and industries need to become aware of the importance of energy efficiency, of
the importance of ending energy waste. It is very important to reduce the cost
that energy will represent, a very important percentage of the energy that each
consumer pays today is the one that is lost, the one that remains in the
equipment connected at night, in the inefficient refrigerators. We have
advanced a lot on the concept of the letter "E". And now the letter
"F" (for financing). There are no longer any investors willing to
allocate resources to build infrastructure that generates impacts on the
Every day more consumers
are concerned about the source of the product they buy. Today, for example,
large suppliers make very subtle but important inquiries: will the product I am
selling to you be implemented in an area that has been deforested, is it a
biosphere reserve, does it have a particular aspect of preserving the
environment? Nobody wants and we want it less. We, promoters of the
construction of energy projects, do not want to be the authors or the visible
face of a phenomenon that goes against our own philosophy. Funding sources
today are increasingly restricted from the point of view of environmental
compliance. Companies must seek to act within this new model of energy
operation of the humanity in order to reduce climate change and get the world
to enter into objective commitments of reducing emissions. Within this context,
committed to reducing emissions, Iberdrola is committed to reducing CO2 emissions
per kWh by 20% in 2050. We have to start working ahead of time, this is a
cultural, regulatory change in people behavior, who will be able to gather
together all these initiatives, so that this energy transition is really
What is the energy source that supplies the stations in the Green Corridor,
does it come from the grid, from renewable energy? When will the Green Corridor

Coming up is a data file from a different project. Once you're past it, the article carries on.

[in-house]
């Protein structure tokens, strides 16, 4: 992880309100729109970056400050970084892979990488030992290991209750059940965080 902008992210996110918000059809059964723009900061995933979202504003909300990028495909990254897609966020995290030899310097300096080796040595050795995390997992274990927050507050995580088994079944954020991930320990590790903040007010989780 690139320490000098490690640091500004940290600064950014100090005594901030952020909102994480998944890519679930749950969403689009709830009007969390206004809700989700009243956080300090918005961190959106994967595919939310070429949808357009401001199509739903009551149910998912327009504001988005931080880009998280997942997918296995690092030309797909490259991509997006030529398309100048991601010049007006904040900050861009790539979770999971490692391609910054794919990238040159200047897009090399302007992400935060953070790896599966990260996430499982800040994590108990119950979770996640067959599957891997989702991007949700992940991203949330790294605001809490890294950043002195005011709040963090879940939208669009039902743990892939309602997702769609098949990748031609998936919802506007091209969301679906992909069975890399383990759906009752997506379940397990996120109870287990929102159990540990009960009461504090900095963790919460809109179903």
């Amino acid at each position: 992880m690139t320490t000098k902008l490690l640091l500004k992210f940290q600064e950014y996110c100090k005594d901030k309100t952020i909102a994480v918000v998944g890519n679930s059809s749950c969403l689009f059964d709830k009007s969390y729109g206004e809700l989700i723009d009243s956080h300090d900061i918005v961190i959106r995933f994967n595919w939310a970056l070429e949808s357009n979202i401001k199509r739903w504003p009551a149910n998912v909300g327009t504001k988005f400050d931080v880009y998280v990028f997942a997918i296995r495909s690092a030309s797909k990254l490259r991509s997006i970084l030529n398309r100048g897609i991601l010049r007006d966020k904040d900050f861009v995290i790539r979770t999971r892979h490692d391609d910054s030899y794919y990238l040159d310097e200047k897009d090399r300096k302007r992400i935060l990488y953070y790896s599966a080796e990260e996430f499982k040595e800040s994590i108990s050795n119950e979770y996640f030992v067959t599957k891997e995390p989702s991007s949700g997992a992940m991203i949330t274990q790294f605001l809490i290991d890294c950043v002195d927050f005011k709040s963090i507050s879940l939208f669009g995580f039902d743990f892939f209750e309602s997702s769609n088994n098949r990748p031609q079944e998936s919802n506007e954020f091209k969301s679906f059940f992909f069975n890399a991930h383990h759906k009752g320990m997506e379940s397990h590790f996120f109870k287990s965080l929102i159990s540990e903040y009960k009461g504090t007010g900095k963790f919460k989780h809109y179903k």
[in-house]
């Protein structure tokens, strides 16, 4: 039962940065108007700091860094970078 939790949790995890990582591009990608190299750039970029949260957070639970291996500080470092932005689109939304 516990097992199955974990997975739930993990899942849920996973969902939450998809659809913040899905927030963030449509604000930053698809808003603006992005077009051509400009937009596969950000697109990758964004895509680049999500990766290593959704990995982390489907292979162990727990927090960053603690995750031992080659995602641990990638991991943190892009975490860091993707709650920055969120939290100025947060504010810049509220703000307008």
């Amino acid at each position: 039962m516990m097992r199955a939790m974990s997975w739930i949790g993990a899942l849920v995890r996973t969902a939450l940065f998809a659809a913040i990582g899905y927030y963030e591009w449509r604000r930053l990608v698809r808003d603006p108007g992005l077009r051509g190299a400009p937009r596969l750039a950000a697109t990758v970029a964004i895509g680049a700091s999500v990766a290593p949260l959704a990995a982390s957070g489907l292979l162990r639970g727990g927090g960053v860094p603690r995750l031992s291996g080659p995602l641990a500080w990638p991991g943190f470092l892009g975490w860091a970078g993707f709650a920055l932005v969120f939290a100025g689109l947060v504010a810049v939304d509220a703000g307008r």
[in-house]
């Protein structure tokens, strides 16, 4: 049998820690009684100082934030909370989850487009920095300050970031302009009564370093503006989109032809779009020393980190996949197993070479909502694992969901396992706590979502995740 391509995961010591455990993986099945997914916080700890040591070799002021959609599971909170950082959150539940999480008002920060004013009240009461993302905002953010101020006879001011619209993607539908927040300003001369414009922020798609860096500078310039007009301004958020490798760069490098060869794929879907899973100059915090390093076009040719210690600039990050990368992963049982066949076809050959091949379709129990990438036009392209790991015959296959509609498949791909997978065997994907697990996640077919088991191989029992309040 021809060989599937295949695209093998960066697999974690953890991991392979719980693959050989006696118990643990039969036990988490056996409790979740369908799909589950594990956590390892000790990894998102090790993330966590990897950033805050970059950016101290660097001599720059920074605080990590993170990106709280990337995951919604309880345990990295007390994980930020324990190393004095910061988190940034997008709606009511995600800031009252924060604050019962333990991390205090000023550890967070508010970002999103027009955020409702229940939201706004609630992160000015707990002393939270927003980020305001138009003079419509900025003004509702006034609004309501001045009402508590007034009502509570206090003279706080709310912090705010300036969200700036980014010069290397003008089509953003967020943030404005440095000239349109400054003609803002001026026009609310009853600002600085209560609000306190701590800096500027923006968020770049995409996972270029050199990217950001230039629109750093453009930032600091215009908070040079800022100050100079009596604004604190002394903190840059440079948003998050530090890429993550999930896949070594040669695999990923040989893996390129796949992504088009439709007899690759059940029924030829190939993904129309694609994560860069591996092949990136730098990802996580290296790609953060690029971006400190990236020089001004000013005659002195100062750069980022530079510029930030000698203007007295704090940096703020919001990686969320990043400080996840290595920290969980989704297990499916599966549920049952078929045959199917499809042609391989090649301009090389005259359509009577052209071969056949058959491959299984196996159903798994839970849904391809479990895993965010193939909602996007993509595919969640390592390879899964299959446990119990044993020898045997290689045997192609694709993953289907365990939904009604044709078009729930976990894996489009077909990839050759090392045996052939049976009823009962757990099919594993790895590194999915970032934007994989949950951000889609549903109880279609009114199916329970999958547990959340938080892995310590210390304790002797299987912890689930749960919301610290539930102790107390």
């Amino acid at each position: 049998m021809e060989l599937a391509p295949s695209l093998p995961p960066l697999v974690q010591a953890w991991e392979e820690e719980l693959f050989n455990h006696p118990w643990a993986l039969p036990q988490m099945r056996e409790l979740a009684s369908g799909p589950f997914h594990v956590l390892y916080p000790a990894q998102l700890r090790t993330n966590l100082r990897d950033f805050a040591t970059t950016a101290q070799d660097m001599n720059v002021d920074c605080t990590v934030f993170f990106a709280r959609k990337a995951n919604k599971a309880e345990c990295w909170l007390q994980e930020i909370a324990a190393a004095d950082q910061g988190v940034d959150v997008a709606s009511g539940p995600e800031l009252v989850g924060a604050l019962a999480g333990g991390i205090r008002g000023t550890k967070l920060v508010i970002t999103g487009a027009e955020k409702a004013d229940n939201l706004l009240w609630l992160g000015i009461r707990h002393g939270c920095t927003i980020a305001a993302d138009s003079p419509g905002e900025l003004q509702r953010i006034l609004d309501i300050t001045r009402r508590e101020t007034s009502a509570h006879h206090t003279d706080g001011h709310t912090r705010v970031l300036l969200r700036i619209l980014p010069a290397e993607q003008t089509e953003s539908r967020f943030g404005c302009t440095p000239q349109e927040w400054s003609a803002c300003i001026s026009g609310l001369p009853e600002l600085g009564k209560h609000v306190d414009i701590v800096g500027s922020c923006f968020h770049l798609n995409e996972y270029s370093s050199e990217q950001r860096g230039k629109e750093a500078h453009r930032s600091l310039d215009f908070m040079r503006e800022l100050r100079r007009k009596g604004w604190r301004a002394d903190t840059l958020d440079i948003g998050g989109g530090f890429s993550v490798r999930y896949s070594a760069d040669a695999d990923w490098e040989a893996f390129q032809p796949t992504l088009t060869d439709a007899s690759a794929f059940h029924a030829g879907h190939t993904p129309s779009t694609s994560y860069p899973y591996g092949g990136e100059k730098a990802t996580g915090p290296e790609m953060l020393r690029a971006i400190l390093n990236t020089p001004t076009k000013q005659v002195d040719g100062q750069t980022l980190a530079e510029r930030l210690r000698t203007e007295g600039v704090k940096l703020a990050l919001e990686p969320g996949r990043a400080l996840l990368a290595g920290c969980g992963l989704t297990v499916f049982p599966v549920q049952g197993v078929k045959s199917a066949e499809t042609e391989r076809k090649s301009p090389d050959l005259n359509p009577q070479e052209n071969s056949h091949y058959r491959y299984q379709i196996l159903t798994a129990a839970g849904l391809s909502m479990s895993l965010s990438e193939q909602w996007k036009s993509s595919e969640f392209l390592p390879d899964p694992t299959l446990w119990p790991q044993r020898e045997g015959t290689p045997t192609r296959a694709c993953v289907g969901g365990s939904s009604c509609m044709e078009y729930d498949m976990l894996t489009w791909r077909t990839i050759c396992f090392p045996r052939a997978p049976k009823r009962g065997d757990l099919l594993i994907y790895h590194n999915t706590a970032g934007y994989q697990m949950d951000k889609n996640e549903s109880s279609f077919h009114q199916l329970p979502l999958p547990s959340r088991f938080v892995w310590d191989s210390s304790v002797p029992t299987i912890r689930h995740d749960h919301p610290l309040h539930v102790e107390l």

be commercially available to the public to use it?
Mário Ruiz-Tagle: This
is an important issue, there is no point in having a Green Corridor if the
energy we generate is not clean. The Corridor's energy comes from the grid,
from the National Interconnected System, energy that circulates through our
concession and distribution areas. The job is not just to incorporate an
increasing volume of energy from renewable sources into the network. In this
sense, we have developed in recent years the Oitis and Chafariz wind projects,
which are of the order of 1,000 Megawatt of installed power located in the
states of the Northeast, between Bahia and Paraíba to integrate energy to
supply these stations. The advantage is that the Brazilian energy matrix comes
from hydroelectric, wind, photovoltaic and renewable sources. This ensures us
that the electric stations are supplied, at least, with a good percentage of
this matrix, especially considering that a large part of the generation in the
Northeast states, today, is renewable energy.
As for making commercial
use, I would say more than commercial, but open to the public so that they are
able to use these electric stations. Our goal is to run tests during 2021.
There are several types of tests, with 100% electric cars, hybrid cars,
combustion cars, to show the population the advantage of migrating to the
electric car or at least being able to accelerate the hybrid cars, which are
those that run on energy and can also run on fuel. Our intention is that, from
2022, the Green Corridor system will be open so that the entire population
using the roads in the Northeast can use it. This is a project that is being
developed under a Research and Development program, supervised and sponsored by
Aneel and the purpose is to showcase that the electric mobility solution on the
roads in the Northeast is feasible, economically profitable and accessible to
An important point,
especially regarding the behavior that we aim to do with the entire operation
of this network, is to influence the behavior of the population so that they
can have an electric car and share it. This will undoubtedly serve for the
regulator to improve future regulation that will allow this network expansion.
Our project does not end in this Corridor, this is the main road that runs
through the Northeast region, but our goal is also to make corridors within our
concession areas, using the main state roads.